Oct. 24 (Bloomberg) -- U.S. house prices rose 0.7 percent in August from July as buyers competed for a dwindling supply of property listings, the Federal Housing Finance Agency said.
The average estimate of 15 economists in a Bloomberg survey was for a 0.4 percent gain. Prices climbed 4.7 percent from a year earlier, according to the FHFA. The previously reported 0.2 percent increase in July was revised downward to a 0.1 percent gain. The agency posted the data on its website late yesterday, a day before its regularly scheduled release date.
The FHFA’s index has climbed as improving employment, a tight inventory of available homes and record-low borrowing costs help strengthen a real estate recovery. A home value index by Zillow Inc. jumped 1.3 percent in the third quarter from the previous three months, the biggest gain since 2006, the Seattle-based property-data company reported yesterday.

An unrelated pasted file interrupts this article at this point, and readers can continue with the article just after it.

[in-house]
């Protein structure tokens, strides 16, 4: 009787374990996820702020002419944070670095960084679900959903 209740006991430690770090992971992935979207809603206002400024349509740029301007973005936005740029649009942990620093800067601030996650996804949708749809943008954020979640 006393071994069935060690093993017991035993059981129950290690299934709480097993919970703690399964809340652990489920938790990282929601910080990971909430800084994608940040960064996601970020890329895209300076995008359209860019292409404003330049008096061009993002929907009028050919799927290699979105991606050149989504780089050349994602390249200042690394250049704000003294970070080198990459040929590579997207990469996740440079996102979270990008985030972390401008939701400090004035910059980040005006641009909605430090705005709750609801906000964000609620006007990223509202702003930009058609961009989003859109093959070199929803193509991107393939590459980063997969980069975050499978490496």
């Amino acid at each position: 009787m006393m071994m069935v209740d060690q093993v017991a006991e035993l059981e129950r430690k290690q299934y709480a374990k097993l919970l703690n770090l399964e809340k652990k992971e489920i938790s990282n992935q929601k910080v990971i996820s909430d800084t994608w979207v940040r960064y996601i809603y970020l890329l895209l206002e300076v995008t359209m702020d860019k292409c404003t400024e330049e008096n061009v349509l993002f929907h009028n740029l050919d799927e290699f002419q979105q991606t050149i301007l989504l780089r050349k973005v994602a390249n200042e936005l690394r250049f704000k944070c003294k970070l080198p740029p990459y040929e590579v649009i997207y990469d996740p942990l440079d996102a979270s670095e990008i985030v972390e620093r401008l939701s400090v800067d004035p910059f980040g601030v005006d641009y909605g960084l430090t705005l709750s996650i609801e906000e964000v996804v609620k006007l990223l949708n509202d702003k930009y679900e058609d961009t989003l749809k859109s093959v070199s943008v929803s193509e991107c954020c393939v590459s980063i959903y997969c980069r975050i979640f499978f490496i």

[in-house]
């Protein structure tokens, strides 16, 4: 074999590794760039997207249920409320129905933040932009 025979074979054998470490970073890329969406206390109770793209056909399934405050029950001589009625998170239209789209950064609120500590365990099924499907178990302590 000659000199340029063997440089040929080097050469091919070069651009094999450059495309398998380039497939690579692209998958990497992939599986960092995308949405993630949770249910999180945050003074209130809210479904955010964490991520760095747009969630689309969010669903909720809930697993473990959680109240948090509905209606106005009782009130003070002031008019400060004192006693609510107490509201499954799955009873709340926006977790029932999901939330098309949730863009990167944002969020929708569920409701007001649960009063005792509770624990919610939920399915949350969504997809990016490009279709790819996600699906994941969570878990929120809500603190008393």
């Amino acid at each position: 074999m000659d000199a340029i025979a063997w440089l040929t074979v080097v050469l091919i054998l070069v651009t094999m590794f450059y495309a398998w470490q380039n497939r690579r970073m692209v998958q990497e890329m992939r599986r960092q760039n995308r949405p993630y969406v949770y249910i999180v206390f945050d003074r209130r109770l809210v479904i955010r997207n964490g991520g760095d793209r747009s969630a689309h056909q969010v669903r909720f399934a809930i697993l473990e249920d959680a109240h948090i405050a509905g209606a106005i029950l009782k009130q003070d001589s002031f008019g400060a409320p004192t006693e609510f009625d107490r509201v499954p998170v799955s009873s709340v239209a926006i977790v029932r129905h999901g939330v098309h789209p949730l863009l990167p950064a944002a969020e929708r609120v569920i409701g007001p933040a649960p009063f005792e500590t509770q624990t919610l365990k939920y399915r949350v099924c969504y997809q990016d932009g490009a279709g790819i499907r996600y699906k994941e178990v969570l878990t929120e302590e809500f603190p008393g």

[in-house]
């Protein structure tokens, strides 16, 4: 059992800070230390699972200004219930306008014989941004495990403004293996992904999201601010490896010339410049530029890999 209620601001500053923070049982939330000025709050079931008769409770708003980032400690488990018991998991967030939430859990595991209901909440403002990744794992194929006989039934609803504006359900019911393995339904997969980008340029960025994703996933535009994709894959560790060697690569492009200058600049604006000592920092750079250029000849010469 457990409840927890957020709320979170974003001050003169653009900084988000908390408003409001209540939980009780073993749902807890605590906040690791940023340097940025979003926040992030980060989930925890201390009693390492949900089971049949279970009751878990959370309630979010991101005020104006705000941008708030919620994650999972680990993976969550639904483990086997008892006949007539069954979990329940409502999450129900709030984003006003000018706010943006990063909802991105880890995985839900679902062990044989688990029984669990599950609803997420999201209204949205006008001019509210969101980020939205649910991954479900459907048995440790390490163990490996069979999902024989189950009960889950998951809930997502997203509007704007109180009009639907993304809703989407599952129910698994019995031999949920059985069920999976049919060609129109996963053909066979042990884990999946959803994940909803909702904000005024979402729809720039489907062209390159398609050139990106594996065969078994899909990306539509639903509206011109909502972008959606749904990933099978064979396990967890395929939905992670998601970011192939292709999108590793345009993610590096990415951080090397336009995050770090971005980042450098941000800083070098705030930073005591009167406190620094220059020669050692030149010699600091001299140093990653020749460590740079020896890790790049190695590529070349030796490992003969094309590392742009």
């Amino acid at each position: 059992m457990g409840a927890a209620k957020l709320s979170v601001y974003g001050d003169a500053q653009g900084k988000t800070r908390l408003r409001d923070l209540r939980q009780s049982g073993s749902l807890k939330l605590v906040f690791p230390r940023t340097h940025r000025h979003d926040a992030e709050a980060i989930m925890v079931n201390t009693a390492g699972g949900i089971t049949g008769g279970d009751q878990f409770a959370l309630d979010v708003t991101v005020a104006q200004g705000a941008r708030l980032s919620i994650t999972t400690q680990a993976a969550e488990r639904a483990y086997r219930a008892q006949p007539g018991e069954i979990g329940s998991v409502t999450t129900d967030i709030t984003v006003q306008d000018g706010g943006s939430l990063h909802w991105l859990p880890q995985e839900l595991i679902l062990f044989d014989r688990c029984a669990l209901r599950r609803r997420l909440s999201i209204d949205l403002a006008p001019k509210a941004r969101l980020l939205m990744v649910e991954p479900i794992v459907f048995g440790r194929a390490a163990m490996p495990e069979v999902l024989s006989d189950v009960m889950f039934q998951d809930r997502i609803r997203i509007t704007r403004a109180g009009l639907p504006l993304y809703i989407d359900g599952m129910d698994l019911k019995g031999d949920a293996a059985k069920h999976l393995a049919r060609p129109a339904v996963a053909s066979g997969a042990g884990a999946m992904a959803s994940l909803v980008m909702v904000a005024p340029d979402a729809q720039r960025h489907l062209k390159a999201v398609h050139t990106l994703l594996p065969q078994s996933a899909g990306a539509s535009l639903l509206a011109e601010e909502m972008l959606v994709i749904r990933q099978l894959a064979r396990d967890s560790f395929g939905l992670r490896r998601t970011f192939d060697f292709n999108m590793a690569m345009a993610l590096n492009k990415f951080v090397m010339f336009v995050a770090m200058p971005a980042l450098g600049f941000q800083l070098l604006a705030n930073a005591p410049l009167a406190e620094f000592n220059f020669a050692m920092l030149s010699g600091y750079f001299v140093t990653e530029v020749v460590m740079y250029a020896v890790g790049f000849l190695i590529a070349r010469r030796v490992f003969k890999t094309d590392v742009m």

The FHFA report was inadvertently released early because of a “technical, systems error,” according to Denise Dunckel, senior associate director for congressional affairs and communications. It was scheduled to appear on the agency’s website at 10 a.m. today.
The FHFA data, which is based on single-family houses with mortgages backed by Fannie Mae or Freddie Mac, doesn’t provide a specific price. The median price of an existing single-family home, as measured by the National Association of Realtors, was $188,700 in August, up 10 percent from a year earlier.
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